Labor & Time-Kevin Williamson At The National Review: ‘Planes, Trains & The Internet’

Full piece here

Williamson suggests we should look to Helsinki, Finland, at least when it comes to technology and transportation:

‘Notably, the Helsinki model would end some transportation monopolies (the rail service would no longer have a monopoly on ticket sales, for instance) and would rely on competition among private providers to match resources with consumer demand.’

The larger principle he uses to get there:

‘American progressives love railroads and hate cars, and that is not without a political dimension: Railroads tell you where to go, which is very appealing if you see society as one big factory to be subjected to (your) expert management. And that’s really the basic question of liberalism in the better, classical sense of that word: Is the state here to tell you where to go, or is it here to help you get where you are going? And how to get there?

If you believe that you have a right to your own labor, and that your time is your labor, then why would you need a large, unresponsive, oft politicized monopoly deciding how much time you spend in transit now that technology is making other options available?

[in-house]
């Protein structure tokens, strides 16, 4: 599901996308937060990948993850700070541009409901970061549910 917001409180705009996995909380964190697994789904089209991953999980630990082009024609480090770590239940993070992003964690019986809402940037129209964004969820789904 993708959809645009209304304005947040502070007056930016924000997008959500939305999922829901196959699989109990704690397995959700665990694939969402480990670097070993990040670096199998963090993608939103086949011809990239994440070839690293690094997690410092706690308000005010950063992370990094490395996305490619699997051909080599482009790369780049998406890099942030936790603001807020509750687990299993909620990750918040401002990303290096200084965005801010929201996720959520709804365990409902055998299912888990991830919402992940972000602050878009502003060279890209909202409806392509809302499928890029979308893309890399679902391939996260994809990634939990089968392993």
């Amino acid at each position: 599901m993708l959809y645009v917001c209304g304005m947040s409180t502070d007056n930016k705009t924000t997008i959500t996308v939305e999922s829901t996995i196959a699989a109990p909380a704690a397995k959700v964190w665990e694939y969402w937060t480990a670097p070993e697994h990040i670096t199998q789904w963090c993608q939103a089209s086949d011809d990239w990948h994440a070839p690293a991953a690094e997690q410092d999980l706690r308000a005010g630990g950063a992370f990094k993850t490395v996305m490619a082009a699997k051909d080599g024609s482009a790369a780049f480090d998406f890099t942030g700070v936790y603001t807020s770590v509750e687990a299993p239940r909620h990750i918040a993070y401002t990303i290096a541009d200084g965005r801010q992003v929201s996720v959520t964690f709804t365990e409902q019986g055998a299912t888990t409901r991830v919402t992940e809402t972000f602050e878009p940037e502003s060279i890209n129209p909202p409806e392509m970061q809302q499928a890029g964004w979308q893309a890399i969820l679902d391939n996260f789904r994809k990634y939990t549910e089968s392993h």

One appeal of the libertarian argument is simple: Don’t you want to pay less for a ride when you can?

Another appeal is also pretty simple if you believe in the above: Free citizens need to put the moral justification back onto the current laws, political players, and monopolies from time to time, forcing them to justify their involvement in our lives and in the markets. After all, beneath lofty ideals gather real interests seeking to bend the laws towards their own ends, and with a lot of self-interest besides.

Incentives matter, and while I’m guessing safety and public safety guide a lot of moral justification by local governments, and which a lot of citizens generally support, it’s necessary to do some house-cleaning now and again.

Airlines are partially de-regulated as Williamson points out (more responsive to consumer demand these days, so flying is much cheaper and more accessible and thus probably more like taking a Greyhound), but not all the way de-regulated.  Yet, where is the money going again exactly?  Who’s doing what and how much are they getting paid? Aren’t these regulations creating dead zones where technological innovation lags?

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On that note, one of the main arguments behind the push to pass Obamacare was the idea that you don’t own a right to your own labor nor time enough to prevent the socialization of that labor when it comes to health-care:  It’s no mere commodity nor economic exchange. You will have a tax/penalty levied and part of your tax dollars will now go to a centralized, redistributionist, oft politicized set of experts and enforcers promising to make sure everyone gets health-care on some level (ignoring many of the structural problems at the VA and various other incentives that prevent responsiveness at other bureaucracies).